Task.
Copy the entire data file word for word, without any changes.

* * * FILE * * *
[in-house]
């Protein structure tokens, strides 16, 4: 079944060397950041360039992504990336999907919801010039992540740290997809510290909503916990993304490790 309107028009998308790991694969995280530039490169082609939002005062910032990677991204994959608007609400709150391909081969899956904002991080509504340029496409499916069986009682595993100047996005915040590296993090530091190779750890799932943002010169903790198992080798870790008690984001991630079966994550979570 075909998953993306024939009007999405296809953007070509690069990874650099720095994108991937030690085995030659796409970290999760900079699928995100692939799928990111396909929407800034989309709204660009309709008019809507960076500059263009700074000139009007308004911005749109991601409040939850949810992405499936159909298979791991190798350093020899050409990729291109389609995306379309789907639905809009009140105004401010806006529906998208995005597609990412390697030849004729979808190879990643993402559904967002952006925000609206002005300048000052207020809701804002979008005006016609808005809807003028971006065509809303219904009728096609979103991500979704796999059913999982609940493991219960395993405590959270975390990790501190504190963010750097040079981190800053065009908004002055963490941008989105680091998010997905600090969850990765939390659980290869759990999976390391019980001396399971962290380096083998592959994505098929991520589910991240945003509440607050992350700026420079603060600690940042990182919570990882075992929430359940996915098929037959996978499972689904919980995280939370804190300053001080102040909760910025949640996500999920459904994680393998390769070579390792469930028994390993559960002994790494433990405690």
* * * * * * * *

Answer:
[in-house]
């Protein structure tokens, strides 16, 4: 079944060397950041360039992504990336999907919801010039992540740290997809510290909503916990993304490790 309107028009998308790991694969995280530039490169082609939002005062910032990677991204994959608007609400709150391909081969899956904002991080509504340029496409499916069986009682595993100047996005915040590296993090530091190779750890799932943002010169903790198992080798870790008690984001991630079966994550979570 075909998953993306024939009007999405296809953007070509690069990874650099720095994108991937030690085995030659796409970290999760900079699928995100692939799928990111396909929407800034989309709204660009309709008019809507960076500059263009700074000139009007308004911005749109991601409040939850949810992405499936159909298979791991190798350093020899050409990729291109389609995306379309789907639905809009009140105004401010806006529906998208995005597609990412390697030849004729979808190879990643993402559904967002952006925000609206002005300048000052207020809701804002979008005006016609808005809807003028971006065509809303219904009728096609979103991500979704796999059913999982609940493991219960395993405590959270975390990790501190504190963010750097040079981190800053065009908004002055963490941008989105680091998010997905600090969850990765939390659980290869759990999976390391019980001396399971962290380096083998592959994505098929991520589910991240945003509440607050992350700026420079603060600690940042990182919570990882075992929430359940996915098929037959996978499972689904919980995280939370804190300053001080102040909760910025949640996500999920459904994680393998390769070579390792469930028994390993559960002994790494433990405690």